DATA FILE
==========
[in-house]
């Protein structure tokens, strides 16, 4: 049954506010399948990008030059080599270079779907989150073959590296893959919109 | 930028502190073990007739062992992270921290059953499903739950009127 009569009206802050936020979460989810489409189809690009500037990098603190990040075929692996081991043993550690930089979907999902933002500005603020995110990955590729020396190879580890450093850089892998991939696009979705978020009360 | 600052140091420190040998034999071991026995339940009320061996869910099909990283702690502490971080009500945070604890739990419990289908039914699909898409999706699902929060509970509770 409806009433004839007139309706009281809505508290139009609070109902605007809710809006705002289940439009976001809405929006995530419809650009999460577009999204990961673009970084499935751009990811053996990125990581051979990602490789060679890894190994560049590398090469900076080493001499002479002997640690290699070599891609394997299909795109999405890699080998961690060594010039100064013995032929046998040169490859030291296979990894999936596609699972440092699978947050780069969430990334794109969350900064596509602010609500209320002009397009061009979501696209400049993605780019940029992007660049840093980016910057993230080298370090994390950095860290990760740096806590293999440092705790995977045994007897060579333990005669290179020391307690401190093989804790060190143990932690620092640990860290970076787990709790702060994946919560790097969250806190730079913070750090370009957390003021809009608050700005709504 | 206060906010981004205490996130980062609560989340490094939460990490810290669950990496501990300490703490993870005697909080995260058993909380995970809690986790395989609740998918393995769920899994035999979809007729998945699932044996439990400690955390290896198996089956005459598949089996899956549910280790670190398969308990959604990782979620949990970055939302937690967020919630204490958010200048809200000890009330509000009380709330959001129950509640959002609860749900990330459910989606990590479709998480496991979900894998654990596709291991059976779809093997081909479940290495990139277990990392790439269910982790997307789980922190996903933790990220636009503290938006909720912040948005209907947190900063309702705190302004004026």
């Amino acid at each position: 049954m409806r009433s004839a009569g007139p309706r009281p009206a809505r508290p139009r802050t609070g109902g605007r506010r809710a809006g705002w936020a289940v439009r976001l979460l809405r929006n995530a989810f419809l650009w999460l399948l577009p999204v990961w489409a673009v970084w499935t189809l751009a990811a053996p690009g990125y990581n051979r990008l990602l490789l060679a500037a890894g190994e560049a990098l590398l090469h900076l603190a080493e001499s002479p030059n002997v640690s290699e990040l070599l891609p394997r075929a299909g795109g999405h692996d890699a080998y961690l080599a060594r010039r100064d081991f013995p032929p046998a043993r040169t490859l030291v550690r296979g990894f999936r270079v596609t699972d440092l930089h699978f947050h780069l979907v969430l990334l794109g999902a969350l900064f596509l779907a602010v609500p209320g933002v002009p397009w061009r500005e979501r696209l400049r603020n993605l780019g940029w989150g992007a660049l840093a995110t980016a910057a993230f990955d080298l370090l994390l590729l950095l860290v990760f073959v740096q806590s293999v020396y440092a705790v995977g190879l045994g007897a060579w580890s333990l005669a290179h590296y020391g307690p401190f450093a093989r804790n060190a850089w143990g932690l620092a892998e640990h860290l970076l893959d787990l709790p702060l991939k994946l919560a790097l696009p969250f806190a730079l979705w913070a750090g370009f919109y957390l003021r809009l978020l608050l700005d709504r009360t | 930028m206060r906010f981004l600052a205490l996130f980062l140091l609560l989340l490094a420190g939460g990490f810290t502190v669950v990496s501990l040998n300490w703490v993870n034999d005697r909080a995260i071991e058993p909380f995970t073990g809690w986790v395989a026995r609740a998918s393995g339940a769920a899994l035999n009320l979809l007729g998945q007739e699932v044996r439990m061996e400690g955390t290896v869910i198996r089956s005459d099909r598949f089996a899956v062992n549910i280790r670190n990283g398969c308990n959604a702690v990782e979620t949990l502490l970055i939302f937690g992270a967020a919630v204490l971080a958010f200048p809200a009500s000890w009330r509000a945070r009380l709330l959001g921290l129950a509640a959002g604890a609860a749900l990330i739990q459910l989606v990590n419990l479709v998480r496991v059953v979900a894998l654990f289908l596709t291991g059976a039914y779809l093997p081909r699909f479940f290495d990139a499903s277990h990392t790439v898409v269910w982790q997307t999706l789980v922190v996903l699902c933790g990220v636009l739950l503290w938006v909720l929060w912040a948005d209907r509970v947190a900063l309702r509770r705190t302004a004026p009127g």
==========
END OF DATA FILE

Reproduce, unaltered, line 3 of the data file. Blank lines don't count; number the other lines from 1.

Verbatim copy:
């Amino acid at each position: 049954m409806r009433s004839a009569g007139p309706r009281p009206a809505r508290p139009r802050t609070g109902g605007r506010r809710a809006g705002w936020a289940v439009r976001l979460l809405r929006n995530a989810f419809l650009w999460l399948l577009p999204v990961w489409a673009v970084w499935t189809l751009a990811a053996p690009g990125y990581n051979r990008l990602l490789l060679a500037a890894g190994e560049a990098l590398l090469h900076l603190a080493e001499s002479p030059n002997v640690s290699e990040l070599l891609p394997r075929a299909g795109g999405h692996d890699a080998y961690l080599a060594r010039r100064d081991f013995p032929p046998a043993r040169t490859l030291v550690r296979g990894f999936r270079v596609t699972d440092l930089h699978f947050h780069l979907v969430l990334l794109g999902a969350l900064f596509l779907a602010v609500p209320g933002v002009p397009w061009r500005e979501r696209l400049r603020n993605l780019g940029w989150g992007a660049l840093a995110t980016a910057a993230f990955d080298l370090l994390l590729l950095l860290v990760f073959v740096q806590s293999v020396y440092a705790v995977g190879l045994g007897a060579w580890s333990l005669a290179h590296y020391g307690p401190f450093a093989r804790n060190a850089w143990g932690l620092a892998e640990h860290l970076l893959d787990l709790p702060l991939k994946l919560a790097l696009p969250f806190a730079l979705w913070a750090g370009f919109y957390l003021r809009l978020l608050l700005d709504r009360t | 930028m206060r906010f981004l600052a205490l996130f980062l140091l609560l989340l490094a420190g939460g990490f810290t502190v669950v990496s501990l040998n300490w703490v993870n034999d005697r909080a995260i071991e058993p909380f995970t073990g809690w986790v395989a026995r609740a998918s393995g339940a769920a899994l035999n009320l979809l007729g998945q007739e699932v044996r439990m061996e400690g955390t290896v869910i198996r089956s005459d099909r598949f089996a899956v062992n549910i280790r670190n990283g398969c308990n959604a702690v990782e979620t949990l502490l970055i939302f937690g992270a967020a919630v204490l971080a958010f200048p809200a009500s000890w009330r509000a945070r009380l709330l959001g921290l129950a509640a959002g604890a609860a749900l990330i739990q459910l989606v990590n419990l479709v998480r496991v059953v979900a894998l654990f289908l596709t291991g059976a039914y779809l093997p081909r699909f479940f290495d990139a499903s277990h990392t790439v898409v269910w982790q997307t999706l789980v922190v996903l699902c933790g990220v636009l739950l503290w938006v909720l929060w912040a948005d209907r509970v947190a900063l309702r509770r705190t302004a004026p009127g």